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Taking inventory of your skin

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This year alone, there will be over 1,400 newly diagnosed cases of skin cancer in Arizona. According to a National Cancer Institute study, the rates of cancer are overall going down, except for skin cancer. There are two categories of skin cancer: melanoma and nonmelanoma. Non-melanoma skin cancer includes Basal cell carcinoma, squamous cell carcinoma, and Merkel cell carcinoma. 1 in 5 Americans will develop skin cancer in their lifetime, and approximately 80% of cases go unreported. There is an increasing trend of skin cancer in young people. For woman ages 15-29, melanoma is the second most common form of cancer. Deadly skin cancer cases have risen 50 percent, in the past 10 years, in Arizona. And non- invasive skin cancer cases have doubled in the past 10 years. Lisa Quale is the Senior Health Educator at the University...

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Joining the breakfast club

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Breakfast in bed may be more productive than you think. According to a National Center for Biotechnology informational study, skipping breakfast can lead to an appetite for high-calorie foods such as pancakes, waffles, and eggs Benedict, rather than something healthy or low-calorie. Everyone remembers sitting at the kitchen table as a child trying to stomach every last bite of oatmeal that their parents told them they had to eat. Their reason inevitably was “breakfast is the most important meal of the day.” According to Tucson nutritionists, this idea still holds true. “That is because if we don’t eat it, typically our blood sugar is unstable and our adrenals will have to work a lot harder, and people can end up being exhausted,” said Lauren Kanzler, a certified clinical nutritionist who owns her own online private practice. There is a pop-culture term...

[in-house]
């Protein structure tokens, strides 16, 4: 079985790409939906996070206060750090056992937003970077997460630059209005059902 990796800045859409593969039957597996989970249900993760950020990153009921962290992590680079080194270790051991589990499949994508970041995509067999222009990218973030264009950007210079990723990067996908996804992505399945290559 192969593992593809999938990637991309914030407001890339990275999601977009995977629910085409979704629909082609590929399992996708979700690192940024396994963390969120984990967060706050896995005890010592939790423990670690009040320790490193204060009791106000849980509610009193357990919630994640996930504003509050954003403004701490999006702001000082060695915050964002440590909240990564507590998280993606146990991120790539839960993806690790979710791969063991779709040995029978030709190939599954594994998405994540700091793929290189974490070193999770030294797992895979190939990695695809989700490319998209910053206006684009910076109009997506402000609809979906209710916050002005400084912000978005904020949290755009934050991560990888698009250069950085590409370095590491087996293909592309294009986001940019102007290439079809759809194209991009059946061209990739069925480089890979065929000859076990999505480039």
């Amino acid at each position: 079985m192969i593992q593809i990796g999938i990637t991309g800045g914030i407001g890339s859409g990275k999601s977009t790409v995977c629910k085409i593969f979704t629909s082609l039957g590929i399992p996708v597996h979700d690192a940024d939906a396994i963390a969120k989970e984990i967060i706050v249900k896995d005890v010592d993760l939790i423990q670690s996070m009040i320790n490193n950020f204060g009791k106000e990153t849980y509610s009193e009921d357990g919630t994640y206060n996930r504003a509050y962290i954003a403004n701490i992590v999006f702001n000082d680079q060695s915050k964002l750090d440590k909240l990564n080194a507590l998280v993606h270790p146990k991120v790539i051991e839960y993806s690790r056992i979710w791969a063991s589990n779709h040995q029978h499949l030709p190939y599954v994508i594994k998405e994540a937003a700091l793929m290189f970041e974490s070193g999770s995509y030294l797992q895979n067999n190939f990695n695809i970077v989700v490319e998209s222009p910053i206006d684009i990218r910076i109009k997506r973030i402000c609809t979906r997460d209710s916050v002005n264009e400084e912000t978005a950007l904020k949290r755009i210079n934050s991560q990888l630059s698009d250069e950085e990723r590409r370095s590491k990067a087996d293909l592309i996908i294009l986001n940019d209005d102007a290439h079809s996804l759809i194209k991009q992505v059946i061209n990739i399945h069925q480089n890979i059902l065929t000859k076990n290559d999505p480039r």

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Eye killing is the new pastime of the 21st century

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The children of the 21st century have a new nickname: vision killers. They are the first generation to grow up in this technological world, but this so called “access” has its downfall. All this screen-time can lead to long-term eye health problems. In 2014, research group Millward Brown, found that a typical multiscreen user absorbs seven hours of screen media per day during a five-hour-period. This compares to a study done in 1995 by another research firm, Childwise, where on average, children spent a little under three hours in front of a screen. “Long term, with more and more work [in front of] computers, it increases the chance of myopia,” said local optometrist, Dr. Curtis Dechant, who works for Vision Source Tucson. Myopia usually begins at a young age and is a refractive error where a person can see near objects...

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